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Hula at Kalani
Hula is the language of the heart and therefore the heartbeat of the Hawaiian people.
- David Kalākaua, King of Hawaii (1874 to 1891)
Hula is the Hawaiian art of movement, dance, and storytelling. Hula began as a form of sacred devotion and became a key part of religious and cultural expression. Because the ancient Hawaiians had no written form of the language, hula and mele (chant) were the primary means through which history, myth, and culture were passed down from generation to generation.
Missionaries who came to Hawaii in the early 19th century suppressed the hula, denouncing it as a heathen practice. However, in the later part of the century, King David Kalākaua, known as the Merrie Monarch, reinstated the practice of hula. A renaissance of Hawaiian culture bloomed thereafter and has continued ever since.
Hula is rooted in the mele (chant) or song - each movement in a hula has a meaning correlating to the mele so that the dancer(s) becomes an expression of the story that is being told. Hula is typically divided into two broad categories: kahiko (ancient or tradititional) and 'auana (modern).
Hula kahiko, or ancient hula, refers to traditional forms of hula as it was practiced before contact with the West. Performers wear traditional costumes and are accompanied by chant and percussion instruments.
Hula 'auana, or modern hula, incorporates Western musical influences such as melody, harmony, and the use of stringed instruments that were introduced to Hawaii by the West. Costumes are also accordingly more modern.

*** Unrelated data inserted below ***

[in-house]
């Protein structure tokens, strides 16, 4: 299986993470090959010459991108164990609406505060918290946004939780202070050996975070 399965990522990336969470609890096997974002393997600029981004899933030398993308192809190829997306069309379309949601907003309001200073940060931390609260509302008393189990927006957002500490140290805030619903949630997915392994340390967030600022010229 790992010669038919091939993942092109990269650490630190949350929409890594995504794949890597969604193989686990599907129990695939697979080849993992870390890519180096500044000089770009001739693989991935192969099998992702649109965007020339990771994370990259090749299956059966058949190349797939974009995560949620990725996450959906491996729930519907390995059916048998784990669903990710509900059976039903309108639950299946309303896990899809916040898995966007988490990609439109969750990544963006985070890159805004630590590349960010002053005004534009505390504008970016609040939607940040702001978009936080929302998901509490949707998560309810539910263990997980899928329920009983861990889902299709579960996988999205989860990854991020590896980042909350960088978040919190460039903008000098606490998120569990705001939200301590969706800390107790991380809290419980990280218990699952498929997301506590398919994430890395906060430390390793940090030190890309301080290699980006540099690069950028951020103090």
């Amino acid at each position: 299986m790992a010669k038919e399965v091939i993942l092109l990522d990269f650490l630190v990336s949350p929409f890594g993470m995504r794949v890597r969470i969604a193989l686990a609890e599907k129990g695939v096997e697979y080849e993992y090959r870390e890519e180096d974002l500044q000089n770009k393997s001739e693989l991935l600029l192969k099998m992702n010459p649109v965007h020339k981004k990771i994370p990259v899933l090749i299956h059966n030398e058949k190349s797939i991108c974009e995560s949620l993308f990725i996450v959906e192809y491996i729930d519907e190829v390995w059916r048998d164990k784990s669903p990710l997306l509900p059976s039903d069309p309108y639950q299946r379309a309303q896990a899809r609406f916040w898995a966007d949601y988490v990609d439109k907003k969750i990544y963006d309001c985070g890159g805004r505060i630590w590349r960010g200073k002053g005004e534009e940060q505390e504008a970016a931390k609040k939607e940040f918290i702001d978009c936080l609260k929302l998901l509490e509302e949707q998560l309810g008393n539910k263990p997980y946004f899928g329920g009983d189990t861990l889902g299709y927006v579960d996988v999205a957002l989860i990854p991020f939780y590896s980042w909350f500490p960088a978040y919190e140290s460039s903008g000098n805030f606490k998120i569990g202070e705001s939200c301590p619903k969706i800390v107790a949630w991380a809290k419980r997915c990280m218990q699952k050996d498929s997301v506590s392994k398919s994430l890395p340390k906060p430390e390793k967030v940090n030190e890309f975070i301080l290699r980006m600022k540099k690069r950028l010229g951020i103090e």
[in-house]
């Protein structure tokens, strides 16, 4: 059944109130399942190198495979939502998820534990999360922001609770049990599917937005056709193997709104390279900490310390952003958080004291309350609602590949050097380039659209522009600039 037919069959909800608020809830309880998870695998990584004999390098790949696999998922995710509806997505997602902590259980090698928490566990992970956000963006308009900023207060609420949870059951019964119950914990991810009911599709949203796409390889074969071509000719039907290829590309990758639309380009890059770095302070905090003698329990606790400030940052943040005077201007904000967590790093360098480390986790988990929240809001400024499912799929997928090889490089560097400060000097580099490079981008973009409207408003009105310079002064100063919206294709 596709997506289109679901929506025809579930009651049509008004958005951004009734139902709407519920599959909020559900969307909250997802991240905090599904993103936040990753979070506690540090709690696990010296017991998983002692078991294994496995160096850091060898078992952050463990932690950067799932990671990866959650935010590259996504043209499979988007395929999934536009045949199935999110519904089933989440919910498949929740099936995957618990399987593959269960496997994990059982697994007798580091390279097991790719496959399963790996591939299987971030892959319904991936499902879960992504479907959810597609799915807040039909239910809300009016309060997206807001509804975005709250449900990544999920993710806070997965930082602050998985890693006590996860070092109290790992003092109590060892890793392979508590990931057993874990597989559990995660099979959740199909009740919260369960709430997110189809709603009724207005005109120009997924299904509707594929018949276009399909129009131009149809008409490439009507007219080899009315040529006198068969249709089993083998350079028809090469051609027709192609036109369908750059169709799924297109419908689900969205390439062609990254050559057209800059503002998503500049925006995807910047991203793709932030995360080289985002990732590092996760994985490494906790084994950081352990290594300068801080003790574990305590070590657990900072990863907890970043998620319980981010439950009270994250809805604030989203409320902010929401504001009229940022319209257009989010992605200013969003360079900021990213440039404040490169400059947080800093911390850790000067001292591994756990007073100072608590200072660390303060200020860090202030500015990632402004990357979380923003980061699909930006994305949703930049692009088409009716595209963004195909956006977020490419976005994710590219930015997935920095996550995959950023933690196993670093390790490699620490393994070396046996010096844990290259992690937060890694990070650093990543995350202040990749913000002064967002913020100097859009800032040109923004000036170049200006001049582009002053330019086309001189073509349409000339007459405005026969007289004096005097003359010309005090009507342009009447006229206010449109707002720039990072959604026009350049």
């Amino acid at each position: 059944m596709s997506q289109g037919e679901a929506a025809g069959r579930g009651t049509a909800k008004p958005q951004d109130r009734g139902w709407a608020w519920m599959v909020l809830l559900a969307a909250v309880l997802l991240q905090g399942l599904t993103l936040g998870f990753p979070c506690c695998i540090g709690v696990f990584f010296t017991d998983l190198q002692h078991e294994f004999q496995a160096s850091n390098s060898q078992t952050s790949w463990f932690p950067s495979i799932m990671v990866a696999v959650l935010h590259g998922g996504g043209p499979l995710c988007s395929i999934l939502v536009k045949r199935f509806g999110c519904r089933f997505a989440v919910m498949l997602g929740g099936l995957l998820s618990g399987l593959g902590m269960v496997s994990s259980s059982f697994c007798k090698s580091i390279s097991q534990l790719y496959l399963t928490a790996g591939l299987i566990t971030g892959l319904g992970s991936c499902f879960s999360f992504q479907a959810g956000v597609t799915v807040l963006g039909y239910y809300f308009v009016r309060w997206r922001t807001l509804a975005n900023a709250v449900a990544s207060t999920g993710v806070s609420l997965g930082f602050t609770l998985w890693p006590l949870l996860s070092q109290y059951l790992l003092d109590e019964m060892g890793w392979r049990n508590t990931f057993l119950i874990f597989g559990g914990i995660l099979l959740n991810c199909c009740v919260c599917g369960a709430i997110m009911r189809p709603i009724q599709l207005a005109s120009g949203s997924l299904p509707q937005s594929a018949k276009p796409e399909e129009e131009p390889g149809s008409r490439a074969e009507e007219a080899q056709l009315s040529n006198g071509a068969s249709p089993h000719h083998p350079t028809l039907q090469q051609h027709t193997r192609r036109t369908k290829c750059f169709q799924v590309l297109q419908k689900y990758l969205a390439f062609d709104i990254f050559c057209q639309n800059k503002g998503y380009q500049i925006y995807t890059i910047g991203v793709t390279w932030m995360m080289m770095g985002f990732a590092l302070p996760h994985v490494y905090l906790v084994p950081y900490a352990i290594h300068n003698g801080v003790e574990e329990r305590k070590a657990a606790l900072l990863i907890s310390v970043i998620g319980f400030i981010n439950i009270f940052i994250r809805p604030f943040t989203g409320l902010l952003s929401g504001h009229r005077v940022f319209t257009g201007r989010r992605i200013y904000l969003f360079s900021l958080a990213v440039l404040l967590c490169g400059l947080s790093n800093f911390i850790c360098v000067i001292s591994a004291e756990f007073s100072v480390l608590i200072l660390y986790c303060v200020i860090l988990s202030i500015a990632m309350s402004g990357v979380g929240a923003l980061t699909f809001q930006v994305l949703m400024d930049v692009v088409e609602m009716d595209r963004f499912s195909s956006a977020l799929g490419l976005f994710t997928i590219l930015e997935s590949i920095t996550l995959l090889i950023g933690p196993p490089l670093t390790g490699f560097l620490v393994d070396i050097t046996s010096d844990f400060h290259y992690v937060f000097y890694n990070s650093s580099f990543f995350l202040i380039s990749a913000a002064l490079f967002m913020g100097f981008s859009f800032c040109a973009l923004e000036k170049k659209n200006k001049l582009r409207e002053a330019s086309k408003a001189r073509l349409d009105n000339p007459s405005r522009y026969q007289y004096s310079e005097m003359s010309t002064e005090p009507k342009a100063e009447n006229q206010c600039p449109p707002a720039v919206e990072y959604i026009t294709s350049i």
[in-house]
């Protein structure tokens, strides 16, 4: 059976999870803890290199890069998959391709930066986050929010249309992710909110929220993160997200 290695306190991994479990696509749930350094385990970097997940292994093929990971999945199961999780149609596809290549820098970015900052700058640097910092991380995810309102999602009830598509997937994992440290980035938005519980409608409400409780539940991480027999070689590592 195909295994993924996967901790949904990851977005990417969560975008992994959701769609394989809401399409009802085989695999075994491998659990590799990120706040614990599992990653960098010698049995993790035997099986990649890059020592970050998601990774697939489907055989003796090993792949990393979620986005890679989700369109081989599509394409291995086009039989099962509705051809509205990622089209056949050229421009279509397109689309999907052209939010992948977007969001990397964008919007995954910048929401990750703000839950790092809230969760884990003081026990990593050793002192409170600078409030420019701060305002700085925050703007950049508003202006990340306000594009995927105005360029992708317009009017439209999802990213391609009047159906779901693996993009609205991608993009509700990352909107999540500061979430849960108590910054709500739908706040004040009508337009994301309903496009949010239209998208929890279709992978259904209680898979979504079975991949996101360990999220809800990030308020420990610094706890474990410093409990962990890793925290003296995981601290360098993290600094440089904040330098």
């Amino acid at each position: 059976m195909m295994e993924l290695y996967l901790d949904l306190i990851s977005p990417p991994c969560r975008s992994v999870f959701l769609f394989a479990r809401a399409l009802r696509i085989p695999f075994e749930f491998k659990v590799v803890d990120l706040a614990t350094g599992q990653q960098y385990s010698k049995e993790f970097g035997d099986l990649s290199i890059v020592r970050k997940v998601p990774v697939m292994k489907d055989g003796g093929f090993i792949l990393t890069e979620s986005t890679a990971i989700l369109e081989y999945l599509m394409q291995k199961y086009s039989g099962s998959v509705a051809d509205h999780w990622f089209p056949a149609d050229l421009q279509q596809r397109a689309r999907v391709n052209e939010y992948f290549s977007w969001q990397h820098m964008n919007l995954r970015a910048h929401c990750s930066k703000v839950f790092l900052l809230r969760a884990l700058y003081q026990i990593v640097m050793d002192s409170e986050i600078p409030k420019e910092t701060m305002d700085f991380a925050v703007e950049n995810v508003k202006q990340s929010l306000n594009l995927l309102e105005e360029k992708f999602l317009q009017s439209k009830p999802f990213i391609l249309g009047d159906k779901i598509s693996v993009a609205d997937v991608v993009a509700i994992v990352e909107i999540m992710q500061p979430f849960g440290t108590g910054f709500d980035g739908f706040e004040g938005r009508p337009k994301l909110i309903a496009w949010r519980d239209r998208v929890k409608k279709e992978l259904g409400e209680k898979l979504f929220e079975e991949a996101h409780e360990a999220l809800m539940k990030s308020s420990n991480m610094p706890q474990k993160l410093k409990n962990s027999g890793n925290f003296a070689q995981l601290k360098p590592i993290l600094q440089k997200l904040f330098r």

Hula Offerings at Kalani
Weekly Hula Classes
Each week, Kalani offers hula classes to guests and members of the community. Two classes, Basic Hula and Advanced Hula, are offered on Tuesday evenings. (Please see our weekly schedule for times and location.) Hula classes are usually taught by Heritage Instructor, Duane “Kuane’Omea” Cariaga, and occasionally by Kalani founder, Richard Koob.
Annual Hula Heritage Week
Each year, Kalani spends the week leading up to the Merrie Monarch Hula Festival celebrating Hawaiian culture in all its forms. Throughout the week, participants learn traditional songs, chants, myths, crafts, language, uses of local plants, and of course, hula.
The later part of the week is spent attending the Merrie Monarch Hula Festival's ceremonies, performances and competitions at the Edith Kanakaole Stadium in Hilo and culminates in a spectacular finale performance held at Kalani where participants will share all they have learned. See more detail about this year's festivities HERE.
About Duane “Kuane’Omea” Cariaga
Duane was born in Ka’u, Hawaii on the Big Island. He started off dancing hula in high school. In 2005, he joined a Halau under the direction of Kumu Hula Ehulani Stephany. After mastering the dance, chants, and protocols of Hula, Duanne was blessed to have Uniki (graduated) as a Alaka’i (assistant Kumu) in 2012. Although hula is his passion, Kuane’Omea is a master in lei making and loves shoreline fishing off the coastline of Puna.
Duane has had the pleasure of teaching hula to over 300 elementary kids for over 10 years in San Francisco,as well as to a dance academy in Chicago.
He now enjoys being part of the Kalani team and teaching hula to guests, volunteers and people in the nearby neighborhood.
“I am honored to be a part of Kalani Honua as a hula instructor," says Duane. "My goal is to share my knowledge that I was taught by my Kumu Hula and to help perpetuate our precious Hawaii Culture. Everyone is welcome to my hula class."
E Komo Mai.